The LEGO Group has had a very successful year so far, seeing both sales and profits grow by double digits.
Despite the impact of the coronavirus pandemic, the LEGO Group’s first half sales for 2020 grew by 14% compared to 2019, revenue grew by 7% and operating profit grew by 11% – bringing it to DKK 3.9 billion.
“The strong results are due to our incredible team,” says LEGO CEO Niels B. Christiansen. “When COVID-19 closed stores and offices, our colleagues did everything they could to stay safe and bring play to children and families around the world. I would like to thank them for their extraordinary contribution and their continued fantastic efforts.
“During the first half, we saw the benefits of our investments in long-term growth initiatives such as e-commerce and product innovation. Our strong portfolio appealed to builders of all ages and our recently upgraded e-commerce platform and agile global supply chain allowed us to fulfil online demand. We also collaborated closely with our retail partners to ensure they could continue to supply their shoppers online.”
The e-commerce success is backed up the numbers, with the number of LEGO.com visitors doubling on last year to 100 million. While the direct sales are good news for the LEGO Group, toy retailers may raise an eyebrow at the more direct approach.
“While retail has been transformed during the past six months, we continue to see great opportunity for an omnichannel model,” says Christiansen. “We will continue to invest in upgrading our e-commerce capabilities to support both our retail partners and own platform and continue to invest in creating fantastic physical brand experiences for shoppers and fans.”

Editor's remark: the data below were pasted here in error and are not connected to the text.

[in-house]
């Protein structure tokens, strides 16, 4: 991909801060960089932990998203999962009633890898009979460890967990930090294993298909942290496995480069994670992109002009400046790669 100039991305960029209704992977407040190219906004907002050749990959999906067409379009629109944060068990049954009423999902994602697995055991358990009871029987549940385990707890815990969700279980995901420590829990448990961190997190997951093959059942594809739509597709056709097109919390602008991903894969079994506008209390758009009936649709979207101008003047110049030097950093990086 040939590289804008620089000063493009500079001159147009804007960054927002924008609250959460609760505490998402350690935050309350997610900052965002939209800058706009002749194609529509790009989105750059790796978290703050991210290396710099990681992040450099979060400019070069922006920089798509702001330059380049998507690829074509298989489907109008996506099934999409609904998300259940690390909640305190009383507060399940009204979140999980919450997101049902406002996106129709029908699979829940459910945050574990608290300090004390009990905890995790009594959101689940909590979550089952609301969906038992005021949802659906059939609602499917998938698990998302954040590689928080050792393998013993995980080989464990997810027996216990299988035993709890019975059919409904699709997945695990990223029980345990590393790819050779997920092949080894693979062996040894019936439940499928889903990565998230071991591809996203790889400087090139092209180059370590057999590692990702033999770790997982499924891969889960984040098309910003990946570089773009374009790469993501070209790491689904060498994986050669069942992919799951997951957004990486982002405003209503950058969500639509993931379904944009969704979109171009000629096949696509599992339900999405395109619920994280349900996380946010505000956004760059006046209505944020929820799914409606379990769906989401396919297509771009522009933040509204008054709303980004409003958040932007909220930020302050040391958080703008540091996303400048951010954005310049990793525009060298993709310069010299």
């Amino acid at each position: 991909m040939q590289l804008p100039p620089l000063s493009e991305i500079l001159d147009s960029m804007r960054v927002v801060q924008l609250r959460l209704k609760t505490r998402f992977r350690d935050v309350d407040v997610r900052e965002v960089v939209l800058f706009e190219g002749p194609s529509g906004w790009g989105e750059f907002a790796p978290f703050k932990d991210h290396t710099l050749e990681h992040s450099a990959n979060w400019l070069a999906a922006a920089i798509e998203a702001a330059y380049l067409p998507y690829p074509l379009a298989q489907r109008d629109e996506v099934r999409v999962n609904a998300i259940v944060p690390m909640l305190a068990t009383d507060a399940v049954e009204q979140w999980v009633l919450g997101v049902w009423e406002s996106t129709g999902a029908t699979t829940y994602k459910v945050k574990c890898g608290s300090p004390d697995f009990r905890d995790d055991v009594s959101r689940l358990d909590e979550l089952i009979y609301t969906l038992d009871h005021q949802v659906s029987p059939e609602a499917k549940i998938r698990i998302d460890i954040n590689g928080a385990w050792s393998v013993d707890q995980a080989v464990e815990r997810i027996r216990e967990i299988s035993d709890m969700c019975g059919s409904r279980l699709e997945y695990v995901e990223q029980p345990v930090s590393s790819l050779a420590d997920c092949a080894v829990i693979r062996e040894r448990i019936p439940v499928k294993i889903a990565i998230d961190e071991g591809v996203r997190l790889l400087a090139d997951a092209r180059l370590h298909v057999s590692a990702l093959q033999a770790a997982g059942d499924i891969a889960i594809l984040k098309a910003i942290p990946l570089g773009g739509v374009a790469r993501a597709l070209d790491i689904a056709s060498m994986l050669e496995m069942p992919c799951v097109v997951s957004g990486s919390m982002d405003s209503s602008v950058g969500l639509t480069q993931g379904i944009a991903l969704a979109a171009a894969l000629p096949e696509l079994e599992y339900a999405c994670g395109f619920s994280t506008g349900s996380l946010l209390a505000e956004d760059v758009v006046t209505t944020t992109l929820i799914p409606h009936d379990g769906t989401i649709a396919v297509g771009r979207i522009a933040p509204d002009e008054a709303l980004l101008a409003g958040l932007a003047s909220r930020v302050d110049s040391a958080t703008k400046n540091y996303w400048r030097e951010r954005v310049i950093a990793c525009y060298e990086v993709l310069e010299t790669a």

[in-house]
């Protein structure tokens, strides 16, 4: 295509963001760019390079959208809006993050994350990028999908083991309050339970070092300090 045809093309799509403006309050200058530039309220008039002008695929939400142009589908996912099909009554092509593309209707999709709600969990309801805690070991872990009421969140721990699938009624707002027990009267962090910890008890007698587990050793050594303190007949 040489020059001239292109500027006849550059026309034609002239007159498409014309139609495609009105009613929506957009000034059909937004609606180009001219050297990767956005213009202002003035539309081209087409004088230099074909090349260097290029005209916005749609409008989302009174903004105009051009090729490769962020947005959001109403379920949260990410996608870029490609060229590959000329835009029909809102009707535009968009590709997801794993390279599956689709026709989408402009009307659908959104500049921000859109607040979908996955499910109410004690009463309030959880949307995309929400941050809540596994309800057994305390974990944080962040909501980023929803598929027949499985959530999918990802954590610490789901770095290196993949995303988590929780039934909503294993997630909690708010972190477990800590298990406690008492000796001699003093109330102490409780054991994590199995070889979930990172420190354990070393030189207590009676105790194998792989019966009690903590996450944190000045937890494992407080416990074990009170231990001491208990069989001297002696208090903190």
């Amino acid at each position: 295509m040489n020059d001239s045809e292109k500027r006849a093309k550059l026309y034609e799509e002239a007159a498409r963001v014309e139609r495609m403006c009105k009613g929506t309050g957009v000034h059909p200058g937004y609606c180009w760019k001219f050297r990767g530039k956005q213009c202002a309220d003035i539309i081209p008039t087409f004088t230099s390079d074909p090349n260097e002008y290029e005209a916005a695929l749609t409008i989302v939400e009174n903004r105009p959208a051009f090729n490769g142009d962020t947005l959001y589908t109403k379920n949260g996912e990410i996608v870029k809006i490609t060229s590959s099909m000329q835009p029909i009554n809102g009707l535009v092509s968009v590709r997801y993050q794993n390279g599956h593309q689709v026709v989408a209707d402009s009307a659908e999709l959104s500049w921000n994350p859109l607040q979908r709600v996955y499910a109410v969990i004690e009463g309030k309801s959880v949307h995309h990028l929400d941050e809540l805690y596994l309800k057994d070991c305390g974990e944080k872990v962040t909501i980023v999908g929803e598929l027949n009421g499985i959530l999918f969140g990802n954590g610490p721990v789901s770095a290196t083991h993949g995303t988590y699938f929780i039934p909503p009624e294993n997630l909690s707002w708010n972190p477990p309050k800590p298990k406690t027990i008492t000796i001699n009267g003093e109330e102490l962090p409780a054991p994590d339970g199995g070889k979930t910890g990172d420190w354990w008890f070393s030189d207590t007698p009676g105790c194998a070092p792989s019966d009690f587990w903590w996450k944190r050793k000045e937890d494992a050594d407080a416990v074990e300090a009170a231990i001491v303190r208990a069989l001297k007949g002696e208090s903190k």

Growth in sales went up by double digits in the Americas, Western Europe, Asia Pacific and China. The company has continued to invest in long term plans and was also impacted by increased freight costs following factory closures in Mexico and China.
Along with the financial announcements, the LEGO Group has highlighted the ‘Let’s Build Together’ initiative to provide resources for children learning from home due to coronavirus restrictions and charity donations intended to help those who are suffering as a result of the pandemic.
“We are very pleased to see the enduring appeal of the LEGO System in Play and strength of the LEGO brand,” says Christiansen. “During the first half we attracted new builders of all ages who turned to LEGO play to help them through difficult times. More families are playing and learning together with LEGO bricks and we are seeing more adults than ever before enjoying building our more challenging sets.
“The first six months of 2020 have been unprecedented. I am incredibly proud of the team and how they responded. We kept each other safe, we took care of those most in need and we did everything we could to inspire children and families, whose lives were put on hold, to learn through play.”
The company intends to continue with the long-term growth strategy, he says: “Many of the major trends shaping our industry, such as digitalisation and e-commerce, are accelerating as a result of the pandemic. We saw strong growth in digital and traditional play, a rapid shift to e-commerce and the importance of having a truly global operating model.”